So if you apply this logic to these fainter-than-expected supernova, you might wonder if there was some kind of cosmic “fog” blocking this distant light. We don’t have fog in the Universe, but we do have light-blocking dust. And if you put enough dust at great enough distances, you could potentially explain why supernovae appear fainter without dark energy. It’s the first thing you’d consider; additional dust is far less of a revolution than a new type of energy permeating the Universe.
So that became a proposition: there was some additional dust in the distant Universe, and the reason the supernovae appeared fainter wasn’t because they were farther away due to an extra expansion of space, but because dust was blocking the light.
Dust grains, however, come in particular sizes, and the size of the dust grains determines which wavelengths of light are preferentially blocked, with most dust better at blocking blue than red light. This is why there are many dark nebulae in the Universe that block the visible light, but if you look with an infrared telescope, you can see the stars behind that nebula.
Measurements of different wavelengths of light, however, didn’t show a preferential light-blocking phenomenon. They instead showed that both red and blue light were reduced by equal amounts. You might think that rules out dust as an explanation, but that’s not necessarily so. What if the dust in the distant Universe was of a new type, that blocked all the wavelengths of light equally?
This undiscovered type of dust, dubbed “grey dust,” could block all wavelengths equally. If you were to create a population of dust grains that had a specific size distribution that spanned many orders of magnitude in scale, it could, theoretically cause this dimming effect equally across all wavelengths. Even though we’ve never discovered such a dust distribution naturally, we can imagine that the Universe creates it in places where we cannot directly measure it.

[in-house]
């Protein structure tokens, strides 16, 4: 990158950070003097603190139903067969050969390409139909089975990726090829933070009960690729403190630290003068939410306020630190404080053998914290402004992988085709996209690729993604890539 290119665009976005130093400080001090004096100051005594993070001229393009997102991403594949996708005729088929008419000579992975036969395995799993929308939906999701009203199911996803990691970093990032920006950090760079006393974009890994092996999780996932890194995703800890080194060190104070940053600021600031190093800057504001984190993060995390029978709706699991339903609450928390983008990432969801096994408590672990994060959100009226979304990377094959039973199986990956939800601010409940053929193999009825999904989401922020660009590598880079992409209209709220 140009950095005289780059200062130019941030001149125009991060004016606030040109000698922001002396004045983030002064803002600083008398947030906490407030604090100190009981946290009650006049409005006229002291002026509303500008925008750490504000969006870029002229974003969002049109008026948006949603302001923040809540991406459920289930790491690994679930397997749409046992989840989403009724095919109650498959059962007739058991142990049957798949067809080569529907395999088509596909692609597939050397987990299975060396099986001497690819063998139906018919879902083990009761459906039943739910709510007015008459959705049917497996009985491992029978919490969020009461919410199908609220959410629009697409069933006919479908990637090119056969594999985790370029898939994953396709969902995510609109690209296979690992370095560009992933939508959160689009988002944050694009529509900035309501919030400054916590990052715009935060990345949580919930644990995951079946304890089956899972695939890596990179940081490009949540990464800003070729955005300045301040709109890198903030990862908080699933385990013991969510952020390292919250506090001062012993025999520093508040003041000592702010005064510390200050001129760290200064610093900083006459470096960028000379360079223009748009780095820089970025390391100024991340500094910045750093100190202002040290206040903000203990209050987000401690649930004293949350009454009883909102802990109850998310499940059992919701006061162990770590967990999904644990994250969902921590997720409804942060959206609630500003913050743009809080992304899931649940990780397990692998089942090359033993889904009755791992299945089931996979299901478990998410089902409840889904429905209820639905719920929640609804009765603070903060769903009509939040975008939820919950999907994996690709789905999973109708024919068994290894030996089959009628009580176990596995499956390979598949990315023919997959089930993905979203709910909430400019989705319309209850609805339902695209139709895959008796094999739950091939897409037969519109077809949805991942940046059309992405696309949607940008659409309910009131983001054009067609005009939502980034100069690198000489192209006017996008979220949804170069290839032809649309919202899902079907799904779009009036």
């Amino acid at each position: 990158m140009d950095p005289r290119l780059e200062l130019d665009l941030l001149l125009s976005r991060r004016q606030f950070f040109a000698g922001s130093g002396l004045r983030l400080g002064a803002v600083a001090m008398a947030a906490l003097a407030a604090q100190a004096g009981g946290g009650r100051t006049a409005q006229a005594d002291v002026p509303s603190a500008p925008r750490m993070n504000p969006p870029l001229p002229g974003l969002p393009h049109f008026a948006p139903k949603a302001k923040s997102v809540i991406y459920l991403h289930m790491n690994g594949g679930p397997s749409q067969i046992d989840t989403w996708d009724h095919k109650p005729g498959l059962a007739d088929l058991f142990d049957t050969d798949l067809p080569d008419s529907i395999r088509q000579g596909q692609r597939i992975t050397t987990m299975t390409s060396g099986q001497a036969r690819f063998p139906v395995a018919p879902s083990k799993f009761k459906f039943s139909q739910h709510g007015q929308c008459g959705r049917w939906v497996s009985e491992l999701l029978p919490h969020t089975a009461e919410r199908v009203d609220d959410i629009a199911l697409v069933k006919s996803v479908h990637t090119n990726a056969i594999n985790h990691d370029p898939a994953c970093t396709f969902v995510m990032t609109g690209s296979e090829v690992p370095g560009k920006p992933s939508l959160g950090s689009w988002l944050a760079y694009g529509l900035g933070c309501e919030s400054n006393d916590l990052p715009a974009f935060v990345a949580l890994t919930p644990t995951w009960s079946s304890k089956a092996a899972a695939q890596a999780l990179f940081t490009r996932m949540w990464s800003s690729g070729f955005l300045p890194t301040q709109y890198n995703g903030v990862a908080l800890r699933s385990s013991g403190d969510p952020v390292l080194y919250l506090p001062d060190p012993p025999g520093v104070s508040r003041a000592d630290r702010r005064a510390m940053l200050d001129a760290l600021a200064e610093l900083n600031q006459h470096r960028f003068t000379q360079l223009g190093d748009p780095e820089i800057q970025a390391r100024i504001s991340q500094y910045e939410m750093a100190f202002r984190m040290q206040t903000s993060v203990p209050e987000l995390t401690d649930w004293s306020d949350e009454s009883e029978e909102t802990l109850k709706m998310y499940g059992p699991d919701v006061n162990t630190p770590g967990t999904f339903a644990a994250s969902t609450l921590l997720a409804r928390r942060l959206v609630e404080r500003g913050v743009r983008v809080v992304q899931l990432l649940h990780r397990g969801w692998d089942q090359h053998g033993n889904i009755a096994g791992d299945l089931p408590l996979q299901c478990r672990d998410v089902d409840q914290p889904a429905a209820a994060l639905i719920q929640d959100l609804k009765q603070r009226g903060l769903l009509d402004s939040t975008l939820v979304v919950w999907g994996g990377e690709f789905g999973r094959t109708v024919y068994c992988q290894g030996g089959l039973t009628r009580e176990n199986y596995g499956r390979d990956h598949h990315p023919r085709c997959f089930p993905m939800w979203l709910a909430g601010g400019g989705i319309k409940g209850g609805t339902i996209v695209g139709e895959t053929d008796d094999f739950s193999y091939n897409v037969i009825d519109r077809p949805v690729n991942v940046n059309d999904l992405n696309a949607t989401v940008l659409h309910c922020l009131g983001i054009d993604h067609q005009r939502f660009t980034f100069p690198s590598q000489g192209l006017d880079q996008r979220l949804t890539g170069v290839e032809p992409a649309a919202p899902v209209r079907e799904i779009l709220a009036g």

So we needed some way to put that to the test, and that involved looking at supernovae at a variety of distances. If it were grey dust, there should be more of it continuing to block progressively more light at greater distances. If dark energy were correct, instead, the expansion of the Universe predicts a different result. By 2004 or 2005, the results were abundantly clear.
Dark energy was consistent with what we saw; grey dust was out.
But did that mean dark energy must be real?
Not necessarily. You can always modify your “grey dust” explanation in a way that it fits the data: by causing that grey dust to change in density and location over time as the Universe expands: “replenishing grey dust.” If you inserted a method to create new, grey dust to keep it at a constant density as the Universe expanded, you could again match the data.